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## Question 4

You are given some ranges [l, r] and a pseudocode to check whether i exists in the range or not. The pseudocode:

``````while(l < r) {
int m = (l+r)/2
if(i < m) {
r = m-1;
} else if(i > m) {
l = m+1;
} else {
cout << "Found";
break;
}
}``````

You need to find the probability that the psudocode will fail. For example, given range [2, 9], the probability that it will fail is 1/2, since 2, 4, 6 and 9 will not be found with the code and total number of elements is 8, so probability 4/8 = 1/2. You have to answer the queries modulo 10^9+7, so the final answer for the above range would be 500000004. The input is a 2D array where each element array is of size 2 denoting the range [l, r].

1 <= l <= r <= 10^6 for each query.

The input consists of a 2d array.

Solution :

This can be solved using dynamic programming. We calculate the number of elements which give correct answer and then subtract it from the length of the segment to get the incorrect answers. Every time we have a segment, we can see that the number of elements we get from it is dependent on the subparts we divide it into. For some length 'len', we have 1 answer for the midpoint and then we divide into two parts, one of size (len/2) and the other of size (len-len/2-1), since we are not taking the middle element for the next steps. The relation to calculate the number of correct elements given the length of the segment is as follows:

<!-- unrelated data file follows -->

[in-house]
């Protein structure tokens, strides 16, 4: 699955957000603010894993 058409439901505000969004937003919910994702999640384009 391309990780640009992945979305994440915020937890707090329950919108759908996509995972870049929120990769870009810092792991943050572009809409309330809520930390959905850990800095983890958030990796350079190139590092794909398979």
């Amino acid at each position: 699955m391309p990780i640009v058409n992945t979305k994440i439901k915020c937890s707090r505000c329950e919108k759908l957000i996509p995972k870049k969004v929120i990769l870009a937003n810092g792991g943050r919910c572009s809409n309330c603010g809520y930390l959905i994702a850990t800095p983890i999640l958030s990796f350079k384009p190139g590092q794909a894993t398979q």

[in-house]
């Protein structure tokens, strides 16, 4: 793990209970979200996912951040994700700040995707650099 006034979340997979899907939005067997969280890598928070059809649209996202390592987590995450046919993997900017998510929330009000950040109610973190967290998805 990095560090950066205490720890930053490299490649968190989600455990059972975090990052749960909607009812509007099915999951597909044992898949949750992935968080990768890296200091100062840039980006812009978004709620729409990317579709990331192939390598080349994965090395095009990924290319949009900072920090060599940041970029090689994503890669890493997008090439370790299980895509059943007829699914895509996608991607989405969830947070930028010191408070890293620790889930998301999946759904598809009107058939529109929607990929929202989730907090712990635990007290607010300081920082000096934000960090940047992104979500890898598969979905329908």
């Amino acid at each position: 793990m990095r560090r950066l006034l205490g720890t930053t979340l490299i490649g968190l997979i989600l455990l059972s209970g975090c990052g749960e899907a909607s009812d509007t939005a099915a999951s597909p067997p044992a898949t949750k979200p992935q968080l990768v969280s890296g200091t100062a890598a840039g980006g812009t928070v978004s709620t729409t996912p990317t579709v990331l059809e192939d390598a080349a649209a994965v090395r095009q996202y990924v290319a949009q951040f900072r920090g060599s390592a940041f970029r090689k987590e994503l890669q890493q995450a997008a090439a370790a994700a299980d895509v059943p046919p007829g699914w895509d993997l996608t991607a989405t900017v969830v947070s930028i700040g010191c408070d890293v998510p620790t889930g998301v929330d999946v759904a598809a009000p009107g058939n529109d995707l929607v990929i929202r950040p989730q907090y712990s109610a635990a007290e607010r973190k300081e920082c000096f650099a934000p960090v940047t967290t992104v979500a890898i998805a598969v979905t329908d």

``````R(len) = {
0 if len = 1,
1 if len = 2 or len = 3,
R(len/2)+R(len-len/2-1)+1 otherwise, (len/2 denotes floor division)
}``````

We add 1 to the last case because we can get 1 element from that length and R(len/2)+R(len-len/2-1) from the subparts.

So we call R(r-l+1) for every query to get the answer, and we can use a map or array to store the answers for the subproblems, so it won't time out for larger cases.

by Expert (109,130 points)
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## Question 3

You are a fruitshop owner and you have A fruits each with different size, denoted by array B. You also have a special essence with which you attract customers. You can use the essence on any number of fruits. You need to find the minimum number of fruits on which you have to use the essence so that the following conditions hold:

1. If you have used the essence on the ith fruit, then you have to use it on all fruits having size greater than the ith fruit.

2. There must be atleast one subarray(contiguous) of length atleast C, such that the number of fruits having essence is greater than the number of fruits not having essence in that subarray.

1 <= A <= 10^5

1 <= B[i] <= A

1 <= C <= A

The input consists of A, the array B and an integer C.

Solution :